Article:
By GAIL OBER, LACONIA DAILY SUN
LACONIA — The man accused of selling fentanyl to a 21-year-old Tilton man who died of an overdose filed a sealed document in the Belknap County Superior Court Tuesday indicating his willingness to plead guilty.
Brian Watson, 51, formerly of Northfield, had been scheduled for a final pretrial and a hearing on some pending motions Monday but was given a plea-and-sentencing date of Nov. 7.
Watson's case was scheduled for trial on Sept. 12 and the jury was scheduled to be selected next Monday.
Watson allegedly sold fentanyl to Seth Tilton-Fogg, who was found dead of an overdose in his family home in the morning of April 3, 2015. He was arrested and charged by Tilton Police on May 8 after an intense investigation.
Since his arrest, Watson's attorney, Mark Sisti, has filed a number of motions to eliminate much of the state's evidence but did not prevail on a pivotal attempt to stop a jury from hearing a 30-minute interview with Tilton detectives in which Watson made a number of incriminating statements.
In addition, one of the state's key witnesses against him was his former girlfriend, Teeana Bryson, who was given immunity in November so she could testify against him. Although she failed to show up for a few hearings in court, she was compelled by the court to testify at this trial.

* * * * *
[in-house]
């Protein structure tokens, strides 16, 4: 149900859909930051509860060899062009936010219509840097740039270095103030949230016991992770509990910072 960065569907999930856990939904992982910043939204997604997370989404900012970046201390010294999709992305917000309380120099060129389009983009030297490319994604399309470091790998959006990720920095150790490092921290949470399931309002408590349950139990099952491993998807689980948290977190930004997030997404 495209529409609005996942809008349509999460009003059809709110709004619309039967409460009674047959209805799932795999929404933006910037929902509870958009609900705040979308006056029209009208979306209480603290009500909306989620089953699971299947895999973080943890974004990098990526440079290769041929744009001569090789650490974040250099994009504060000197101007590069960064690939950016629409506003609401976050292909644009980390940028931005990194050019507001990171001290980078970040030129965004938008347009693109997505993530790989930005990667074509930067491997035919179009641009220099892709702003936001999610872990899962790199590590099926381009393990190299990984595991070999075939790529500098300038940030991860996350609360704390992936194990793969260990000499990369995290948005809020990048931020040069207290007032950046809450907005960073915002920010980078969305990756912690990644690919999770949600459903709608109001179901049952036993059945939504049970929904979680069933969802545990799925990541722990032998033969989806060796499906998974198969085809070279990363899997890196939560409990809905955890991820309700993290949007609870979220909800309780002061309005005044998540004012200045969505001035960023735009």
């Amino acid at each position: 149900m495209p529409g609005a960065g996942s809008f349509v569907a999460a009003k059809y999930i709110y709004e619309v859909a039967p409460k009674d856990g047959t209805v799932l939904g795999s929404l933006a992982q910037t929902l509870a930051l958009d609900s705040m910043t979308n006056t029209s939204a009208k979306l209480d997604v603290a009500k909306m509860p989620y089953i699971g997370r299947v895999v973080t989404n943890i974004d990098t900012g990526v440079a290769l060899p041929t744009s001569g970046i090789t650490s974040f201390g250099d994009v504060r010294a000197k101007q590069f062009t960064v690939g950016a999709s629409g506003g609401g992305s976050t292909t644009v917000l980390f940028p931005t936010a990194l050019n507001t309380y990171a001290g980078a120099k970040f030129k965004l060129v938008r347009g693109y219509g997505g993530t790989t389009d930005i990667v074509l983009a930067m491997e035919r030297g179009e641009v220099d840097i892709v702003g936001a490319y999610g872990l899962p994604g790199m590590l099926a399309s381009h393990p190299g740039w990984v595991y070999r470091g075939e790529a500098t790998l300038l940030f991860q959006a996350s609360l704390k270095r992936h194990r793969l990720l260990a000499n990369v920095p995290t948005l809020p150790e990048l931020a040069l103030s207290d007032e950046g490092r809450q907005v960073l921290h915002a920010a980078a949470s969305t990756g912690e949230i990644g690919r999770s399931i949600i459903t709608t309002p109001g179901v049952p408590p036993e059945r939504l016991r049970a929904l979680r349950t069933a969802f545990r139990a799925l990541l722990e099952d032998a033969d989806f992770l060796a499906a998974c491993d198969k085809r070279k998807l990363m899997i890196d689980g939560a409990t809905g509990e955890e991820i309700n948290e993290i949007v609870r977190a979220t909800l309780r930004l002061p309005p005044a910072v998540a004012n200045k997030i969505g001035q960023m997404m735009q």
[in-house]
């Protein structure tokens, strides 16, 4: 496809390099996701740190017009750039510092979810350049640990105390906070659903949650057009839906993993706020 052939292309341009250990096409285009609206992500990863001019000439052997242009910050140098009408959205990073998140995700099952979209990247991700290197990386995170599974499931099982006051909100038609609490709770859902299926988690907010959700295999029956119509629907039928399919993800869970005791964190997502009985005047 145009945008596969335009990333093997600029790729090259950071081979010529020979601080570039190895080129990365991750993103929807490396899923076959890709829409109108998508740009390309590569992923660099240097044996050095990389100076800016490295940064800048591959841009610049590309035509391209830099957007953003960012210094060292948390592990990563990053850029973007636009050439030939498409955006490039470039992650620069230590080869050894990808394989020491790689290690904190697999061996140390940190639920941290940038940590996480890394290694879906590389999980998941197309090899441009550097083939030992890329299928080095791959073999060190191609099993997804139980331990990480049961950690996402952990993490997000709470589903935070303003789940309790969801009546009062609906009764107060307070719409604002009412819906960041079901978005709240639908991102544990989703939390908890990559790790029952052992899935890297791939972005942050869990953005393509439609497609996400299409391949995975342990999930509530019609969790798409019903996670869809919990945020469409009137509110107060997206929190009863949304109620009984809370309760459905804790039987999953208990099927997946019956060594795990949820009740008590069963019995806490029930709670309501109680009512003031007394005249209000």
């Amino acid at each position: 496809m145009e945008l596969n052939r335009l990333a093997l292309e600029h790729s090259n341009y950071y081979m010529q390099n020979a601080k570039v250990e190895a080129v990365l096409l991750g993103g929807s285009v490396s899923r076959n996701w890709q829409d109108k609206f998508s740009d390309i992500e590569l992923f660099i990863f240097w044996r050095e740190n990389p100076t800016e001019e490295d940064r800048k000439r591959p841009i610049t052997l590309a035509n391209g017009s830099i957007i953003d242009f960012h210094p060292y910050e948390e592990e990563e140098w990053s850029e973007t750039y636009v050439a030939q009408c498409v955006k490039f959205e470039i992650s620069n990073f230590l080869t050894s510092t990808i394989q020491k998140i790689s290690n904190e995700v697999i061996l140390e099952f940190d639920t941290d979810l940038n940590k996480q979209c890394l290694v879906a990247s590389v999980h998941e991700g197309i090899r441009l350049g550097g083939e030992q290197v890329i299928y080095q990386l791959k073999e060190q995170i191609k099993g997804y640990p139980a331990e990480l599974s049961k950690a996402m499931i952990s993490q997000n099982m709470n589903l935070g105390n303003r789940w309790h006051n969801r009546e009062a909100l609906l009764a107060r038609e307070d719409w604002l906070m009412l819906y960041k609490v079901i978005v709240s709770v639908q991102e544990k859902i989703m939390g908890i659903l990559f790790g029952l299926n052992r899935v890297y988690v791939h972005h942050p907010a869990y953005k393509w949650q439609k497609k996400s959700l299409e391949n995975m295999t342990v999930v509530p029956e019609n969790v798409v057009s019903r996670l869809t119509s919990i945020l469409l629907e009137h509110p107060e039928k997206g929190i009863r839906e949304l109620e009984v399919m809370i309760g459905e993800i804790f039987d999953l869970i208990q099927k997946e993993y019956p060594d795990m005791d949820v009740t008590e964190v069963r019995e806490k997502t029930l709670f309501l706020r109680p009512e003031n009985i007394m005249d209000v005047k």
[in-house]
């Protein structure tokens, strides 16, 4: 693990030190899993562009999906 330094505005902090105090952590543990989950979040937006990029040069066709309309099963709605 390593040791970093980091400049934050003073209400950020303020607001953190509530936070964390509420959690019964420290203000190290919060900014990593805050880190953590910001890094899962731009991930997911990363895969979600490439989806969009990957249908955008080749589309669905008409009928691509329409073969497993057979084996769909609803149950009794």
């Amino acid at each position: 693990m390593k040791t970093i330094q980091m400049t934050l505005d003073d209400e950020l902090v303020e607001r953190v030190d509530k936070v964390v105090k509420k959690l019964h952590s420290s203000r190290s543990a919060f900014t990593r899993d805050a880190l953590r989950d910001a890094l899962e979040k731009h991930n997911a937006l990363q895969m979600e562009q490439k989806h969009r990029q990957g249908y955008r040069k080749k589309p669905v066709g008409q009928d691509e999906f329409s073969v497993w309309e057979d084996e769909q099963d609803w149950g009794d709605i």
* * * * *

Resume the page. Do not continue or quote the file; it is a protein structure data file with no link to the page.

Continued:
According to an article published in The Portland Press Herald by Associated Press writer Kathleen Ronayne, the crime is punishable by life in prison, although the court takes each case, including Watson's, individually.
While it has been for a number of years, Ronayne spoke to the New Hampshire Attorney General Joseph Foster, who said this type of crime is being charged and prosecuted more vigorously now, especially in cases where fentanyl is involved, because of the recent opioid epidemic sweeping the country.
Fentanyl is a synthetic version of heroin and is known to be far more powerful than heroin. In his statements to Tilton Police, Watson told them he knew he was selling Tilton-Fogg fentanyl and warned him not to use too much. Watson told police he knew it was fentanyl because it smelled differently than heroin.
In August, County Attorney Melissa Guldbrandsen received permission from the Belknap County commissioners to apply for a grant from the New Hampshire Department of Justice for $5,500 to pay for expert witness fees to bring an expert witness from NMS Labs in Pennsylvania to testify in the case.
Sisti planned on challenging the evidence at trial because the state medical examiner had sent a sample of Tilton-Fogg's blood to Pennsylvania for an analysis that determined he died of "acute fentanyl poisoning."
- Category: Local News
- Hits: 999